On Wednesday, Sens. Joe Manchin (D-WV) and Bernie Sanders (I-VT) reportedly fought privately regarding President Biden’s social spending plan, with Manchin indicating how the amount of funding he was comfortable with: zero.
According to Axios, Sen. Jon Tester (D-MT), chairman of a Senate Appropriations subcommittee who was present at the meeting, Manchin stated, “I’m comfortable with nothing,” while Sanders claimed, “We need to do three-and-a-half [trillion dollars].”
Tester added that Manchin reiterated, “I’m comfortable with zero,” as he held up his thumb and index finger to form a circle.
Sen. Chris Coons (D-DE) admitted, “There was a vigorous, 10-minute discussion. Bernie said, ‘$6 trillion.’” Coons said Manchin responded, “We shouldn’t do it at all.” Coons used Manchin’s supposed hand gesture, adding that Manchin said, “This will contribute to inflation. We’ve already passed the American Rescue Plan. We should just pass the infrastructure bill and, you know, pause for six months.”
On Thursday, Manchin reportedly said, “This is not gonna happen anytime soon guys.”
Manchin said he doesn't think Democrats will be able to strike a deal on the reconciliation bill by tomorrow.
Asked if it will take longer than tomorrow, Manchin says: "I believe so yes"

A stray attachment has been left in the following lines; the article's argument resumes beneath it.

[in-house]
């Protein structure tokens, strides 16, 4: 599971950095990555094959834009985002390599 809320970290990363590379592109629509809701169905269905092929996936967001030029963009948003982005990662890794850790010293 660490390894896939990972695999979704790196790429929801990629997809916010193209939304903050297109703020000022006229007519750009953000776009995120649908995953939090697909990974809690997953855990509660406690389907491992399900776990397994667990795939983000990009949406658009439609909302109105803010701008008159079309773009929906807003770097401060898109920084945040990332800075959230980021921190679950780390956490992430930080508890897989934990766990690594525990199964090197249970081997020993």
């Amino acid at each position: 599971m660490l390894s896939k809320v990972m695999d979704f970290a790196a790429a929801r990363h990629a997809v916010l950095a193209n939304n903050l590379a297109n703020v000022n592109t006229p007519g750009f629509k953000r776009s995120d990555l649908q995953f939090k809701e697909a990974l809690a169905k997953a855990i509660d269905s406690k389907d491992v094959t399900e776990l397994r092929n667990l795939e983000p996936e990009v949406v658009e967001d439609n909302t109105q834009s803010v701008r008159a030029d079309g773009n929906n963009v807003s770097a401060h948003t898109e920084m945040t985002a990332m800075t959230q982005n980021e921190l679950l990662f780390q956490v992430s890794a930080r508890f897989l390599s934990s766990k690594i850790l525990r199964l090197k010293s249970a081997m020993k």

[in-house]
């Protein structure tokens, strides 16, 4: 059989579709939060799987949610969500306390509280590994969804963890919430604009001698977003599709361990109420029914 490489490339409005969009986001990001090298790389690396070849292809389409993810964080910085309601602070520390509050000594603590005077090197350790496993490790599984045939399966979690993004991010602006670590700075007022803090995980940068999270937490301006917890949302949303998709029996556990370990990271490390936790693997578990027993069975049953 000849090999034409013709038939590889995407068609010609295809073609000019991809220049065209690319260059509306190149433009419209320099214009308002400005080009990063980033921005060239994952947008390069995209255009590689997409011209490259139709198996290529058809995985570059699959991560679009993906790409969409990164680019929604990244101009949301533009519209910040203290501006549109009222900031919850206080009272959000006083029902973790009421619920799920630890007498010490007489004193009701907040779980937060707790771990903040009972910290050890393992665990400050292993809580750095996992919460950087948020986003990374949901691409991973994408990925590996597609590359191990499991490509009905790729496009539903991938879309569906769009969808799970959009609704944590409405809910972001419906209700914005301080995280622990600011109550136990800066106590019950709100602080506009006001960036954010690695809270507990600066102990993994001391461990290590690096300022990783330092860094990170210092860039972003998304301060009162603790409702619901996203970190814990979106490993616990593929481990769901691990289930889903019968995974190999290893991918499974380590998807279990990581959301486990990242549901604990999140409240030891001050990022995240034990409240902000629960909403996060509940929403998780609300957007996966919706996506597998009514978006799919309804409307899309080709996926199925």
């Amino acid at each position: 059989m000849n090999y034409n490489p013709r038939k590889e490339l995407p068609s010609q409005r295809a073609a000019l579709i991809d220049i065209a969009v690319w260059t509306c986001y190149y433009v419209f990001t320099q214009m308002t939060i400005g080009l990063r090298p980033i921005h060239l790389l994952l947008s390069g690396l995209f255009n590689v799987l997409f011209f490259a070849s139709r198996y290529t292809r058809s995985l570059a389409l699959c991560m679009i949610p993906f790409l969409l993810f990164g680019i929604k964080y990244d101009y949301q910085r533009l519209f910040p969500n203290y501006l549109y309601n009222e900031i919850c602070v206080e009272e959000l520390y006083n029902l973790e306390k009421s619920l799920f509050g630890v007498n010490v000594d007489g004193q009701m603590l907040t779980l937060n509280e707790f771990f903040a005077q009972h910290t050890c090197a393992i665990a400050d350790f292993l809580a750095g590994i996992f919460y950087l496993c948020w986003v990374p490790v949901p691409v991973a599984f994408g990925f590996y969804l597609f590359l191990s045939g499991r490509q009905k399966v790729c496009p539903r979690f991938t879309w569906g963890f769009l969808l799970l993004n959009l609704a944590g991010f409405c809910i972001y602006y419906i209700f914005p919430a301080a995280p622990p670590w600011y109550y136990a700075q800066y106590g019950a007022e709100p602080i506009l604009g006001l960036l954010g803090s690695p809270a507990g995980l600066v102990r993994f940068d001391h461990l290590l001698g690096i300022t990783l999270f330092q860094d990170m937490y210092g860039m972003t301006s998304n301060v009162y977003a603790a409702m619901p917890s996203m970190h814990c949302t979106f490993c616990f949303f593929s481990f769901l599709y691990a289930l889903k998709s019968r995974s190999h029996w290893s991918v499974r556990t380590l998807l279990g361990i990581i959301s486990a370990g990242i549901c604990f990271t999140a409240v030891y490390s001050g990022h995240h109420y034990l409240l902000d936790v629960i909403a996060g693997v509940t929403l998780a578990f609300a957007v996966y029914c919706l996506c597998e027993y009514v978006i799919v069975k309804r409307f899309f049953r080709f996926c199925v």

He adds: "This is not gonna happen anytime soon guys"
— Alayna Treene (@alaynatreene) October 21, 2021
Sanders’ penchant for wildly spending other people’s money is a hallmark of his political career. On October 3, ABC News’ This Week’s Jon Karl prompted Sanders by asking, “So let me ask you about where the president is on this. As I understand it, he has now floated a $2 trillion top-line number on this broader bill. You are at $3.5 trillion. I remember you initially wanted closer to $6 trillion. Are you comfortable with the idea of cutting this down to about $2 trillion?”
Sanders, who has been making his living for decades as a politician funded by the populace, replied, “I think if anything, Jonathan, when we especially talk about the crisis of climate change, and the need to transform our energy system away from fossil fuel, the $6 trillion that I had originally proposed was probably too little, $3.5 trillion should be a minimum.”
In January 2020, when he was running for president, Sanders stated on CBS News that it was “impossible to predict” what the cost was of the estimated whopping $60 trillion in government programs he wanted. CBS News’ Norah O’Donnell said to him, “Your agenda has promised free health care for everybody, free college tuition, and to pay off people’s college loans. The price tag for that is estimated to be $60 trillion over ten years, correct?”
Sanders started, “Well, look, we have political opponents who come up –”
“You don’t know? You don’t know how much your plan costs?” O’Donnell pressed.
Sanders huffed, “You don’t know; nobody knows. This is impossible to predict.”
O’Donnell: “You’re going to propose a plan to the American people, and you’re not going to tell them how much it costs?”
“Of course I will,” Sanders claimed, then dodged, “Do you know exactly what health care costs will be – one minute – in the next ten years if we do nothing? It will be a lot more expensive than a Medicare for All single payer system.”